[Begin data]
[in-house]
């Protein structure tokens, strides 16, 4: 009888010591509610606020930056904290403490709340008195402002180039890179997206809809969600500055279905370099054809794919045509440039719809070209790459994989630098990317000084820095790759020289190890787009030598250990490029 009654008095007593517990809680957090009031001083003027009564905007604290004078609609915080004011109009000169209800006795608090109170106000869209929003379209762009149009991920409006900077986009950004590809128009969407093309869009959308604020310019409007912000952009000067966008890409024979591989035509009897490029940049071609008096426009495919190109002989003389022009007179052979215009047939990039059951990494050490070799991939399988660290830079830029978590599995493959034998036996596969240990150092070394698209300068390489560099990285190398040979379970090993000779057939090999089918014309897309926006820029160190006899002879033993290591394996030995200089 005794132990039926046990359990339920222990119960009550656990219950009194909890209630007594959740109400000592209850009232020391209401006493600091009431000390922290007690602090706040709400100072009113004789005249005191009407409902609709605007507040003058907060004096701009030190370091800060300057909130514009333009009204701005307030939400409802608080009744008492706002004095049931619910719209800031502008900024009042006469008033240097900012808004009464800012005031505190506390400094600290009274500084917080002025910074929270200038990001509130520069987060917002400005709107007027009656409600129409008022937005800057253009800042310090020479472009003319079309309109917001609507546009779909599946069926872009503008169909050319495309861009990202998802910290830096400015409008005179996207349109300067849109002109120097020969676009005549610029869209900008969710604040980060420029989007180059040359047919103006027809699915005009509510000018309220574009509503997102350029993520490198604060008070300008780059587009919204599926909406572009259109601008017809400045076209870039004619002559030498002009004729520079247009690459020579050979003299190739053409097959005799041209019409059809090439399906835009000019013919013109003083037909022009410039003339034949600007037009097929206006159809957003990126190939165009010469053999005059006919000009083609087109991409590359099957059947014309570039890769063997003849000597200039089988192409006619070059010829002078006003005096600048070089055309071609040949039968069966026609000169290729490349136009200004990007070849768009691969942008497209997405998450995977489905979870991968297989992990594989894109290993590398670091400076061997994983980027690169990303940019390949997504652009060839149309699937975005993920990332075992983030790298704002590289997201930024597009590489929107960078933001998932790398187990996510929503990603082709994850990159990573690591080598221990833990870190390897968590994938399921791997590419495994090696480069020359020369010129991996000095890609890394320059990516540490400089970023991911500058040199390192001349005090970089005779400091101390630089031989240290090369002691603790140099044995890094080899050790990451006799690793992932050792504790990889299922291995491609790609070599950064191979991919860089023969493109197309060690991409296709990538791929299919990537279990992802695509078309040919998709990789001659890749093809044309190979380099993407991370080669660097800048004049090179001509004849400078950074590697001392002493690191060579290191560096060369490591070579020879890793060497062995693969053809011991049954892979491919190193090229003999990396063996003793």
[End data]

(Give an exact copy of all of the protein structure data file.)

[in-house]
């Protein structure tokens, strides 16, 4: 009888010591509610606020930056904290403490709340008195402002180039890179997206809809969600500055279905370099054809794919045509440039719809070209790459994989630098990317000084820095790759020289190890787009030598250990490029 009654008095007593517990809680957090009031001083003027009564905007604290004078609609915080004011109009000169209800006795608090109170106000869209929003379209762009149009991920409006900077986009950004590809128009969407093309869009959308604020310019409007912000952009000067966008890409024979591989035509009897490029940049071609008096426009495919190109002989003389022009007179052979215009047939990039059951990494050490070799991939399988660290830079830029978590599995493959034998036996596969240990150092070394698209300068390489560099990285190398040979379970090993000779057939090999089918014309897309926006820029160190006899002879033993290591394996030995200089 005794132990039926046990359990339920222990119960009550656990219950009194909890209630007594959740109400000592209850009232020391209401006493600091009431000390922290007690602090706040709400100072009113004789005249005191009407409902609709605007507040003058907060004096701009030190370091800060300057909130514009333009009204701005307030939400409802608080009744008492706002004095049931619910719209800031502008900024009042006469008033240097900012808004009464800012005031505190506390400094600290009274500084917080002025910074929270200038990001509130520069987060917002400005709107007027009656409600129409008022937005800057253009800042310090020479472009003319079309309109917001609507546009779909599946069926872009503008169909050319495309861009990202998802910290830096400015409008005179996207349109300067849109002109120097020969676009005549610029869209900008969710604040980060420029989007180059040359047919103006027809699915005009509510000018309220574009509503997102350029993520490198604060008070300008780059587009919204599926909406572009259109601008017809400045076209870039004619002559030498002009004729520079247009690459020579050979003299190739053409097959005799041209019409059809090439399906835009000019013919013109003083037909022009410039003339034949600007037009097929206006159809957003990126190939165009010469053999005059006919000009083609087109991409590359099957059947014309570039890769063997003849000597200039089988192409006619070059010829002078006003005096600048070089055309071609040949039968069966026609000169290729490349136009200004990007070849768009691969942008497209997405998450995977489905979870991968297989992990594989894109290993590398670091400076061997994983980027690169990303940019390949997504652009060839149309699937975005993920990332075992983030790298704002590289997201930024597009590489929107960078933001998932790398187990996510929503990603082709994850990159990573690591080598221990833990870190390897968590994938399921791997590419495994090696480069020359020369010129991996000095890609890394320059990516540490400089970023991911500058040199390192001349005090970089005779400091101390630089031989240290090369002691603790140099044995890094080899050790990451006799690793992932050792504790990889299922291995491609790609070599950064191979991919860089023969493109197309060690991409296709990538791929299919990537279990992802695509078309040919998709990789001659890749093809044309190979380099993407991370080669660097800048004049090179001509004849400078950074590697001392002493690191060579290191560096060369490591070579020879890793060497062995693969053809011991049954892979491919190193090229003999990396063996003793």